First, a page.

In NYC, for the first time in my life, I felt like a minority. But more than feeling like it, I was the minority. My taxi driver was Middle Eastern, the receptionist at the hotel was black, the street venders were Hispanic, Arabic, Asian—any nationality and race except white. I heard languages that I couldn’t understand. I was surrounded by crowds of people and I couldn’t see very many white people in the mix. I remember at one point on the trip thinking to myself, “Where are all the white people?”
And then I looked up.
I saw the skyscrapers that covered the entire city and I found my answer. The white people are working up there, away from the loud, dirty, crowded streets. I was overwhelmed because I realized I was living in the midst of white privilege.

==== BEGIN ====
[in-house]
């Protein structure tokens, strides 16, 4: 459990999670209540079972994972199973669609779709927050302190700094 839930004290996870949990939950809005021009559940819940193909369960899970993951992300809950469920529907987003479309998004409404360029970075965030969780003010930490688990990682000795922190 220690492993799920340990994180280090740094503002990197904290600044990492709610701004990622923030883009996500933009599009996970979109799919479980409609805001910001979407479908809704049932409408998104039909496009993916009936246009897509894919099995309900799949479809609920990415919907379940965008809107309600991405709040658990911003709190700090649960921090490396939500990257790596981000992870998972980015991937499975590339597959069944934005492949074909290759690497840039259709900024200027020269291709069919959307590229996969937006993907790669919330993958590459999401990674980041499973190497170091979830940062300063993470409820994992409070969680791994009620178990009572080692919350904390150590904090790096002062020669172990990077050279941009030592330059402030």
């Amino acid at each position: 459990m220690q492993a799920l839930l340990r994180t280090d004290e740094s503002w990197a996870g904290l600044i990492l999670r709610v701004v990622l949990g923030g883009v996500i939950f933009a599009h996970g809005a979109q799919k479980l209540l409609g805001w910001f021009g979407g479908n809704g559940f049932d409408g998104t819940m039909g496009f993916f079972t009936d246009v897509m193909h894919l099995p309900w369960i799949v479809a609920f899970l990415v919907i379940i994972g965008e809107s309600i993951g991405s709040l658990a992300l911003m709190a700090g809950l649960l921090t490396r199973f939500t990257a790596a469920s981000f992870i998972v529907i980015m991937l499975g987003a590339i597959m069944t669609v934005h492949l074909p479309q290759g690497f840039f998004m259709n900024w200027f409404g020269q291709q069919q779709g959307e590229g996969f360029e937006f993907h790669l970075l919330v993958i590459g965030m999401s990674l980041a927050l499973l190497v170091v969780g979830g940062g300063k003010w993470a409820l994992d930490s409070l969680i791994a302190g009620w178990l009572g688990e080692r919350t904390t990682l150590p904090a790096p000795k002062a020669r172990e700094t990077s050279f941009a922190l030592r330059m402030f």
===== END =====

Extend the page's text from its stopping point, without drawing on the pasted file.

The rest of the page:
While the white business men and women work in the tall buildings, the black men on the street have to deal with people clutching their bags close to their sides as they pass them. They have to deal with people who see a black man wearing a wife beater and wonder if they’ll attack them. They have to deal with the people who still call them “colored people” and who would prefer they not be around them on the subway, store, or sidewalk.
While the white business men and women work in the tall buildings, the Middle Eastern men and women have to deal with people looking in fear of them being terrorists. Middle Eastern women have to deal with people looking at their head coverings and thinking they are Muslim extremists. They have to deal with people who think that they only sell fake things on the street, like knock off bags, watches that don’t work, or things that aren’t truly worth the face value, in order to scam you.